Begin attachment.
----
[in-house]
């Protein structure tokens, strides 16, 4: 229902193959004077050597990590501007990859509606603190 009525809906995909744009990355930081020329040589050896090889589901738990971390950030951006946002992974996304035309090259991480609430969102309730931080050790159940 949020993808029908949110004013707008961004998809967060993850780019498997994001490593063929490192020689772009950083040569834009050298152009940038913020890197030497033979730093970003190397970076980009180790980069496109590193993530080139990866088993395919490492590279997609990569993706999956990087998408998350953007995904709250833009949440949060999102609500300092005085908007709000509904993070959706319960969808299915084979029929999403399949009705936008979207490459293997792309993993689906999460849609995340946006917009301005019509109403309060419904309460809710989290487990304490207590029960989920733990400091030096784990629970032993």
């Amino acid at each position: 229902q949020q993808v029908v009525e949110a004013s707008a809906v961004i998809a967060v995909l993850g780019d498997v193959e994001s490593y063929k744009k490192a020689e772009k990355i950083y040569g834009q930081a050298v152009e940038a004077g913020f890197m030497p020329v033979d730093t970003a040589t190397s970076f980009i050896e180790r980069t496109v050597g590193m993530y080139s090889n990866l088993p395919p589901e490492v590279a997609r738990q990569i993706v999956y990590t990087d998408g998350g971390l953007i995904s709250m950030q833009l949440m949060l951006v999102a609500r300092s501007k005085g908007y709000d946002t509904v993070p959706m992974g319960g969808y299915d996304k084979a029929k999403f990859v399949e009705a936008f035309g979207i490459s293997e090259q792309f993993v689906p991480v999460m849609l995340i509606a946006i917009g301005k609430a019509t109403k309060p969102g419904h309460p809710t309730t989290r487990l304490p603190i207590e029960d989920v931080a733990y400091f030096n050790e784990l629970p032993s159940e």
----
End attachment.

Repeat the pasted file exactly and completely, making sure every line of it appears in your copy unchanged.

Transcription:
[in-house]
């Protein structure tokens, strides 16, 4: 229902193959004077050597990590501007990859509606603190 009525809906995909744009990355930081020329040589050896090889589901738990971390950030951006946002992974996304035309090259991480609430969102309730931080050790159940 949020993808029908949110004013707008961004998809967060993850780019498997994001490593063929490192020689772009950083040569834009050298152009940038913020890197030497033979730093970003190397970076980009180790980069496109590193993530080139990866088993395919490492590279997609990569993706999956990087998408998350953007995904709250833009949440949060999102609500300092005085908007709000509904993070959706319960969808299915084979029929999403399949009705936008979207490459293997792309993993689906999460849609995340946006917009301005019509109403309060419904309460809710989290487990304490207590029960989920733990400091030096784990629970032993």
């Amino acid at each position: 229902q949020q993808v029908v009525e949110a004013s707008a809906v961004i998809a967060v995909l993850g780019d498997v193959e994001s490593y063929k744009k490192a020689e772009k990355i950083y040569g834009q930081a050298v152009e940038a004077g913020f890197m030497p020329v033979d730093t970003a040589t190397s970076f980009i050896e180790r980069t496109v050597g590193m993530y080139s090889n990866l088993p395919p589901e490492v590279a997609r738990q990569i993706v999956y990590t990087d998408g998350g971390l953007i995904s709250m950030q833009l949440m949060l951006v999102a609500r300092s501007k005085g908007y709000d946002t509904v993070p959706m992974g319960g969808y299915d996304k084979a029929k999403f990859v399949e009705a936008f035309g979207i490459s293997e090259q792309f993993v689906p991480v999460m849609l995340i509606a946006i917009g301005k609430a019509t109403k309060p969102g419904h309460p809710t309730t989290r487990l304490p603190i207590e029960d989920v931080a733990y400091f030096n050790e784990l629970p032993s159940e």